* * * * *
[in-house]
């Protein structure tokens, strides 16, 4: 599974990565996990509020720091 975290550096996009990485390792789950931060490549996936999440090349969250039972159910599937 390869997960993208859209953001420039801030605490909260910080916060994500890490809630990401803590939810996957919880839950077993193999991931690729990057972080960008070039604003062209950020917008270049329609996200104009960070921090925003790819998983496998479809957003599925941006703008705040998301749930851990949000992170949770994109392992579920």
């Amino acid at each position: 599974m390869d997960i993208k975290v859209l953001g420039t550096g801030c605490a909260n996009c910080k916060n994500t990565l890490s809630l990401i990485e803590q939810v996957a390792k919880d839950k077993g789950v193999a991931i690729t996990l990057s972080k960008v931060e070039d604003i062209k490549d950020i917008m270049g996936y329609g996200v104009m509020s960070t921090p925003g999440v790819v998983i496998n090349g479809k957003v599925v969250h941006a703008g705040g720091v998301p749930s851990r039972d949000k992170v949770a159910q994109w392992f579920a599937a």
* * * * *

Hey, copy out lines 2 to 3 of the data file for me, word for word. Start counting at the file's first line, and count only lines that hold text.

């Protein structure tokens, strides 16, 4: 599974990565996990509020720091 975290550096996009990485390792789950931060490549996936999440090349969250039972159910599937 390869997960993208859209953001420039801030605490909260910080916060994500890490809630990401803590939810996957919880839950077993193999991931690729990057972080960008070039604003062209950020917008270049329609996200104009960070921090925003790819998983496998479809957003599925941006703008705040998301749930851990949000992170949770994109392992579920």
């Amino acid at each position: 599974m390869d997960i993208k975290v859209l953001g420039t550096g801030c605490a909260n996009c910080k916060n994500t990565l890490s809630l990401i990485e803590q939810v996957a390792k919880d839950k077993g789950v193999a991931i690729t996990l990057s972080k960008v931060e070039d604003i062209k490549d950020i917008m270049g996936y329609g996200v104009m509020s960070t921090p925003g999440v790819v998983i496998n090349g479809k957003v599925v969250h941006a703008g705040g720091v998301p749930s851990r039972d949000k992170v949770a159910q994109w392992f579920a599937a």